Before even beginning construction the house should be designed to complete passive solar energy
    specifications by a trained passive solar energy architect. Designing this type of house is technologically very precise and based on measurements that embrace the positions of the sun during seasons and times of the day. It is not unlike charting the course of the seas for the captain of a ship.

    Appliances

    All appliances should be energy efficient. They should be energy star appliances or appliances powered
    totally by solar energy.

    The Cellar

    The root cellar should be part of every environmentally-friendly house. This can be built within the house when building the foundation or it can be built a distance from the house. It will provide a natural cool place for the harvesting of your organic fruits and vegetables. Cool pantries should also be built into the
    environmentally friendly house.

    In conclusion, the environmentally-friendly house is an artistic and technological achievement. If you are good at building and construction and feel you can tackle building an environmentally-friendly house on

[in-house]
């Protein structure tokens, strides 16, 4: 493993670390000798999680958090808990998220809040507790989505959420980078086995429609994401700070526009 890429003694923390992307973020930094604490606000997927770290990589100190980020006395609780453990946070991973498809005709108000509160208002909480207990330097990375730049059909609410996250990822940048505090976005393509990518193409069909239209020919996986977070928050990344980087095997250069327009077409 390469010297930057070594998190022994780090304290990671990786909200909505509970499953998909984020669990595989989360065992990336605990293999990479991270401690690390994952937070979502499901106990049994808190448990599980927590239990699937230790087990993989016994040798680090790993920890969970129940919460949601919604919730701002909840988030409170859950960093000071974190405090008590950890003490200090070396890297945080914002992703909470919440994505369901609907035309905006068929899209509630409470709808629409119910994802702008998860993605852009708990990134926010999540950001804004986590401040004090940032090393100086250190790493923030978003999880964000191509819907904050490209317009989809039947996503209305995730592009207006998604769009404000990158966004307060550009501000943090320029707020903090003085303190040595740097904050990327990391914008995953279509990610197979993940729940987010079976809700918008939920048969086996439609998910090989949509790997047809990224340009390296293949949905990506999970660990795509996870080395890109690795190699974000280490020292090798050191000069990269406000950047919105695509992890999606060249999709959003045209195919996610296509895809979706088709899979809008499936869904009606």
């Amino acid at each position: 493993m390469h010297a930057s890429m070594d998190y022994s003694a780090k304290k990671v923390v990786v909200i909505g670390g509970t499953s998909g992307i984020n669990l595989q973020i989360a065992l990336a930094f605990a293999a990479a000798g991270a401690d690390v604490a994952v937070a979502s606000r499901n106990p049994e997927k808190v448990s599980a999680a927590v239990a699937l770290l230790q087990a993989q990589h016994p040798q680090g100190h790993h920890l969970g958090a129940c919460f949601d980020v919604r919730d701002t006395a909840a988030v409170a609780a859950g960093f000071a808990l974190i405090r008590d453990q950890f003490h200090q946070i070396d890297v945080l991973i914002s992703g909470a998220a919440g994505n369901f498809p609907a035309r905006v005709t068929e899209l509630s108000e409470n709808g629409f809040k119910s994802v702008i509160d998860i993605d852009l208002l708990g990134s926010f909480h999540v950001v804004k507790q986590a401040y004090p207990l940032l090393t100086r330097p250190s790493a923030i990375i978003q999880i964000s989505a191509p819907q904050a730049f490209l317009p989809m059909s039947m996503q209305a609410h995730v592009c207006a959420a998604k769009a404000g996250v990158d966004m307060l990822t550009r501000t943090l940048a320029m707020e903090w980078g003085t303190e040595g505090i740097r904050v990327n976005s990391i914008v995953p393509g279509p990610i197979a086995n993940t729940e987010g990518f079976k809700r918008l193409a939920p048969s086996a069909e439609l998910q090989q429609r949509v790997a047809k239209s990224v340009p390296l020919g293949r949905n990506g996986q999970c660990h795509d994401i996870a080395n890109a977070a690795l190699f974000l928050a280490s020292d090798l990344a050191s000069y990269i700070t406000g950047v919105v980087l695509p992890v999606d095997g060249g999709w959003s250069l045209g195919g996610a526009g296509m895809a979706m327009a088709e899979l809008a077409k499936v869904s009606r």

your own, this is the best way to go in the long run. You will save money and also save the environment.

    Copyright © 2018 Carroll Colette J. Yorgey. Edited and used with her permission. Image added by Zebulon Goertzel.

     
  • Earthling 1:16 pm on December 6, 2018 Permalink | Reply
    Tags: Algeria, Algerian study, ecological construction, ecological home, ecological house, energy efficiency, green home, green living, greenhouse emissions from a home   

    The environmental impact of an ecological house 

    Here are translated excerpts from an Algerian study that compared the environmental efficiency of the same house before and after it was rebuilt with ecological materials in place of conventional ones.

     

    From the Revue des Energies Renouvelables [Renewable Energy Journal] Vol. 13 N°4 (2010) 545 – 559

    Abu Bakr Barnes University, B.P. 119, Tlemcen, Algeria (received on September 3, 2010 – accepted December 26, 2010)